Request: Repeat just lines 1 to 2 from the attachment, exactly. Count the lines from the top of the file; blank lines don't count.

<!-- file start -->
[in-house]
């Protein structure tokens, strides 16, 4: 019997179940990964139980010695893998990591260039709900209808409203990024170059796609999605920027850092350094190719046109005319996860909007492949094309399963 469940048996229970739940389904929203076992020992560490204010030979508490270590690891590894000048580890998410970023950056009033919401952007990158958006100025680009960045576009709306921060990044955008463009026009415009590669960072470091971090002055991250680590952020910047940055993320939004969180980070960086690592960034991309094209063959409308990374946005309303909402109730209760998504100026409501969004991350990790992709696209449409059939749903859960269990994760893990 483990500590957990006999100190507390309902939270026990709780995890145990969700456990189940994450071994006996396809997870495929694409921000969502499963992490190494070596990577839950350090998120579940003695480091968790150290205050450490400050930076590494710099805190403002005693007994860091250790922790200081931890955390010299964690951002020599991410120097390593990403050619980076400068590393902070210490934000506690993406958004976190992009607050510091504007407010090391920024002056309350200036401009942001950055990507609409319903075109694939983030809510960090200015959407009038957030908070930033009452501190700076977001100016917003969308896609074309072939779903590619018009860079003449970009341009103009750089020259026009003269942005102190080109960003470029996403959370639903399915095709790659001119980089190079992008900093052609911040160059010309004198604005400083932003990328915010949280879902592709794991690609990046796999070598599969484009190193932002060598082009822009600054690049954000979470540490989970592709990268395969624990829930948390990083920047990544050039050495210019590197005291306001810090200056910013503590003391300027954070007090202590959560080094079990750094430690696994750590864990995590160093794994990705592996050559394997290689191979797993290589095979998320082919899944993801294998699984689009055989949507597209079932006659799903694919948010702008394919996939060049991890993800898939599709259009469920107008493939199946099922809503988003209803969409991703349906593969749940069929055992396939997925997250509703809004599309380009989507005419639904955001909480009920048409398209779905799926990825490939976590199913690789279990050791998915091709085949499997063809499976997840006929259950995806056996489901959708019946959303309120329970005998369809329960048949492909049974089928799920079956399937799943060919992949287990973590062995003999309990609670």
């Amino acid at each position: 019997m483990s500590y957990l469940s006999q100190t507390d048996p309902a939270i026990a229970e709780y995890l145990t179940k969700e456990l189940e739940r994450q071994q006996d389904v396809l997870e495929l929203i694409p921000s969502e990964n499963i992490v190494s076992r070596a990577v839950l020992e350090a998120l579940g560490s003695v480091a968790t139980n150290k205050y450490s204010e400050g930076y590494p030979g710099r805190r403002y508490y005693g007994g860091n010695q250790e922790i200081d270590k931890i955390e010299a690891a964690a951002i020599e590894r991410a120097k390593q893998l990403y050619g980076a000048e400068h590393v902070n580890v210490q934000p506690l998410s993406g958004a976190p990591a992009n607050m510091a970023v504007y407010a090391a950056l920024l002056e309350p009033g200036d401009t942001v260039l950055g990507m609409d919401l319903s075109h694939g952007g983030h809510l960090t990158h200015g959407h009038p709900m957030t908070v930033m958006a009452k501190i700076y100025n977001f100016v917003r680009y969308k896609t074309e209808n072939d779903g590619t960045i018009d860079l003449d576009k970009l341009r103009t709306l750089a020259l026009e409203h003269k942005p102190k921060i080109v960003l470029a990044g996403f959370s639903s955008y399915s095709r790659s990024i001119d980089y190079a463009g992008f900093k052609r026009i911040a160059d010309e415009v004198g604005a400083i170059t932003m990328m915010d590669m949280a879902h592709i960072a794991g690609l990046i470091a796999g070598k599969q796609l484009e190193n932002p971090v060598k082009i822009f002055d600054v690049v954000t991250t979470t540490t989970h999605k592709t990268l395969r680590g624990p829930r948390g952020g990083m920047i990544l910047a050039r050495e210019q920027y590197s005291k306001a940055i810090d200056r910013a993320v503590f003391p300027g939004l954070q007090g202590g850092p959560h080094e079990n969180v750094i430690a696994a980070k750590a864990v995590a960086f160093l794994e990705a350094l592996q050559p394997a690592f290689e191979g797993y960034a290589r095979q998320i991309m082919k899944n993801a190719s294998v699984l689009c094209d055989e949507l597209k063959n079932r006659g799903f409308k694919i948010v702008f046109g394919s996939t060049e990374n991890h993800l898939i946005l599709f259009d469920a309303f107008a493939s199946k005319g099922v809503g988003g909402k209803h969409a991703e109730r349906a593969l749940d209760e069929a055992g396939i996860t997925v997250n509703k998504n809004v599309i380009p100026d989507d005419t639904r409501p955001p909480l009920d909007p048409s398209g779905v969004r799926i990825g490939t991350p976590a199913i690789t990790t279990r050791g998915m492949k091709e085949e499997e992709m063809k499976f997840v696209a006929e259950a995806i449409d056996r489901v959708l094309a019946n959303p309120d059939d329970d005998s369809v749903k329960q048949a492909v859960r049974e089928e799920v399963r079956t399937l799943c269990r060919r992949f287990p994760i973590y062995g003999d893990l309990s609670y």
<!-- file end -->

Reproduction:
[in-house]
């Protein structure tokens, strides 16, 4: 019997179940990964139980010695893998990591260039709900209808409203990024170059796609999605920027850092350094190719046109005319996860909007492949094309399963 469940048996229970739940389904929203076992020992560490204010030979508490270590690891590894000048580890998410970023950056009033919401952007990158958006100025680009960045576009709306921060990044955008463009026009415009590669960072470091971090002055991250680590952020910047940055993320939004969180980070960086690592960034991309094209063959409308990374946005309303909402109730209760998504100026409501969004991350990790992709696209449409059939749903859960269990994760893990 483990500590957990006999100190507390309902939270026990709780995890145990969700456990189940994450071994006996396809997870495929694409921000969502499963992490190494070596990577839950350090998120579940003695480091968790150290205050450490400050930076590494710099805190403002005693007994860091250790922790200081931890955390010299964690951002020599991410120097390593990403050619980076400068590393902070210490934000506690993406958004976190992009607050510091504007407010090391920024002056309350200036401009942001950055990507609409319903075109694939983030809510960090200015959407009038957030908070930033009452501190700076977001100016917003969308896609074309072939779903590619018009860079003449970009341009103009750089020259026009003269942005102190080109960003470029996403959370639903399915095709790659001119980089190079992008900093052609911040160059010309004198604005400083932003990328915010949280879902592709794991690609990046796999070598599969484009190193932002060598082009822009600054690049954000979470540490989970592709990268395969624990829930948390990083920047990544050039050495210019590197005291306001810090200056910013503590003391300027954070007090202590959560080094079990750094430690696994750590864990995590160093794994990705592996050559394997290689191979797993290589095979998320082919899944993801294998699984689009055989949507597209079932006659799903694919948010702008394919996939060049991890993800898939599709259009469920107008493939199946099922809503988003209803969409991703349906593969749940069929055992396939997925997250509703809004599309380009989507005419639904955001909480009920048409398209779905799926990825490939976590199913690789279990050791998915091709085949499997063809499976997840006929259950995806056996489901959708019946959303309120329970005998369809329960048949492909049974089928799920079956399937799943060919992949287990973590062995003999309990609670």